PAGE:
Alaska Software Inc. - Anyone using Postgre with quasi ISAM interface with complete success?
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AuthorTopic: Anyone using Postgre with quasi ISAM interface with complete success?
Chris ChambersAnyone using Postgre with quasi ISAM interface with complete success?
on Fri, 17 Jun 2022 15:02:28 -0700
Hi Folks,

I am still sitting on the fence, waiting for some encouragement to move 
from Version 1.9 to Version 2.0. I have tried the evaluation and I 
cannot see any benefit yet to switch. I am a heavy user of ADS and I am 
still using  the DBF table format without any problems. The quasi SQL 
works extremely well and provides all the requirements that we have. I 
can not even get the quasi ISAM in Postgresql to come even close in 
performance in Version 2.0.

We tried all the dbfupsizing and  found the overall performance to be 
horrendously slow, no matter what, or how the indexes were created.

Frank at Alaska could not tell me why I should switch, maybe someone out 
there
can convince me it would be a good idea to  do so.

I am open to ideas, Postgresql is a fine database system, I think it 
gets a bad rap with xbase++ 2.0.

Love to hear from you.

Regards to all

Chris C.
Chris Carmac Re: Anyone using Postgre with quasi ISAM interface with complete success?
on Wed, 22 Jun 2022 09:31:30 -0400
On 6/17/2022 6:02 PM, Chris Chambers wrote:
> Hi Folks,
> 
> I am still sitting on the fence, waiting for some encouragement to move 
> from Version 1.9 to Version 2.0. I have tried the evaluation and I 
> cannot see any benefit yet to switch. I am a heavy user of ADS and I am 
> still using  the DBF table format without any problems. The quasi SQL 
> works extremely well and provides all the requirements that we have. I 
> can not even get the quasi ISAM in Postgresql to come even close in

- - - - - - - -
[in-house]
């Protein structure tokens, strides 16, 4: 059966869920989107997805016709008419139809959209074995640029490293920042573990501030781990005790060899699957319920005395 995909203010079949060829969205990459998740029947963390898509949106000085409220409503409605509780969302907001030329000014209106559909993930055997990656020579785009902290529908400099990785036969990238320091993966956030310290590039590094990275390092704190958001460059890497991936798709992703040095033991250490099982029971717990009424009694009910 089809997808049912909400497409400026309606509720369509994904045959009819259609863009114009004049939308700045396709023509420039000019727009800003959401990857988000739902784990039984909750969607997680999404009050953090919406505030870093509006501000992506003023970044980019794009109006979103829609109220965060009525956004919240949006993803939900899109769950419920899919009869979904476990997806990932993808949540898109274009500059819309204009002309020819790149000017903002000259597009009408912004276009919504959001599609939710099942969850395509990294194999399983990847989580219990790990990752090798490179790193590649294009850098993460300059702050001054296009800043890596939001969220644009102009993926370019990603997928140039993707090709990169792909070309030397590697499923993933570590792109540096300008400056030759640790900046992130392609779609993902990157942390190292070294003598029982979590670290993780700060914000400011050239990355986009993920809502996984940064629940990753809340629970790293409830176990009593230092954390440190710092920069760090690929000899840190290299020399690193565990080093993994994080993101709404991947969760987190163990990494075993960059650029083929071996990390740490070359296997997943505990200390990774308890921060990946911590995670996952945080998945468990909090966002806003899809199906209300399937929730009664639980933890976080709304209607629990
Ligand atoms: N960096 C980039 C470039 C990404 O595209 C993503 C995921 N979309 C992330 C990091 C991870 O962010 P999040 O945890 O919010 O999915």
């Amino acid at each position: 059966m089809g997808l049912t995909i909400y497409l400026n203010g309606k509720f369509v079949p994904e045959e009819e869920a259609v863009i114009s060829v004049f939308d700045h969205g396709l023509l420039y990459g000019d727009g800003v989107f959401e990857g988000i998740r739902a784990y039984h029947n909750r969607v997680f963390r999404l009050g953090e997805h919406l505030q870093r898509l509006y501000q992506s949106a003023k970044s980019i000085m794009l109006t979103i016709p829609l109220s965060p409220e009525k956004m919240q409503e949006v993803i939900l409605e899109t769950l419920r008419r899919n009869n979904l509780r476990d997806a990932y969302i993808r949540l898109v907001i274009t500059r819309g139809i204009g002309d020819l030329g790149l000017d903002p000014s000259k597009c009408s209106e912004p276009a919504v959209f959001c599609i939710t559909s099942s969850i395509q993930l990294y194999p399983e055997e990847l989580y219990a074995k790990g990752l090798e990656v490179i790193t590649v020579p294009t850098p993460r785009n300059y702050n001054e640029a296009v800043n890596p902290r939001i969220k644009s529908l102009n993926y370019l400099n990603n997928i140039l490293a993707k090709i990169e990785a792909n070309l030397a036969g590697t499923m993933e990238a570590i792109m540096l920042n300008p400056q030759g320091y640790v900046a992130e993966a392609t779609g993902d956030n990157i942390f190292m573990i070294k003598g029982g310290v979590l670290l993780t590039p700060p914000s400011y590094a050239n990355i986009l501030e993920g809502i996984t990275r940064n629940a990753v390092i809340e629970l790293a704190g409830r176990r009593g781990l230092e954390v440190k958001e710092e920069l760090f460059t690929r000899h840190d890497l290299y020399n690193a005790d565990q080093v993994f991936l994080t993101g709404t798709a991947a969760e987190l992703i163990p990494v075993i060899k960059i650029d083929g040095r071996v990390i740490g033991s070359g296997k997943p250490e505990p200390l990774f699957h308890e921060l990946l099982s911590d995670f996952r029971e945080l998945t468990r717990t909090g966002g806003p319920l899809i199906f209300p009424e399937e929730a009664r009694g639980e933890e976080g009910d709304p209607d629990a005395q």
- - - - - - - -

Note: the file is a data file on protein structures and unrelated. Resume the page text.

> performance in Version 2.0.
> 
> We tried all the dbfupsizing and  found the overall performance to be 
> horrendously slow, no matter what, or how the indexes were created.
> 
> Frank at Alaska could not tell me why I should switch, maybe someone out 
> there
> can convince me it would be a good idea to  do so.
> 
> I am open to ideas, Postgresql is a fine database system, I think it 
> gets a bad rap with xbase++ 2.0.
> 
> Love to hear from you.
> 
> Regards to all
> 
> Chris C.

Chris,

I think there are two main reasons to look into using Postgresql...

1. The future of ADS is uncertain.  SAP is still committed to supporting 
it, for the time being, but they do not seem to be interested in adding 
new features or benefits to it.  Development has pretty much stalled.

2. You have to purchase ADS licenses, and pass that expense along to 
your customers.  Postgresql is open source, and free, so switching to 
Postgresql could potentially generate more profits, or enable lower/more 
competitive pricing, if you pass the savings along.

That being said, I don't have a lot of hope for the PGDBE.  I've been 
experimenting with it since 2017.  At one point, Alaska Software had my 
application installed on one of their test servers, so they could 
experiment directly with it. They were never able to get it to work at a 
production level. It was too slow, and some screens just didn't work at 
all.

If a developer were building a new Xbase++ application from scratch, I 
think they could use the PGDBE to create an application that would 
perform at a production level.  You would have to abandon ISAM type code 
altogether, and use SQL queries throughout.  However, if you have an 
application like mine, built over 20+ years with hundreds of thousands 
of lines of code using ISAM navigation, I don't think it will ever work 
as intended. That's not entirely surprising, given the tremendous 
differences between ISAM and SQL database architectures.

The only way I can envision effectively migrating from ADS to Postgresql 
is to convert all ISAM code to SQL queries with ADS and the switch over 
to Postgresql. For me, that would basically entail rewriting my entire 
application, which took me over 20 years to build, and is being added to 
every day.  I'm not sure that is realistically possible.  I would love 
to wrong about that.

Chris Carmac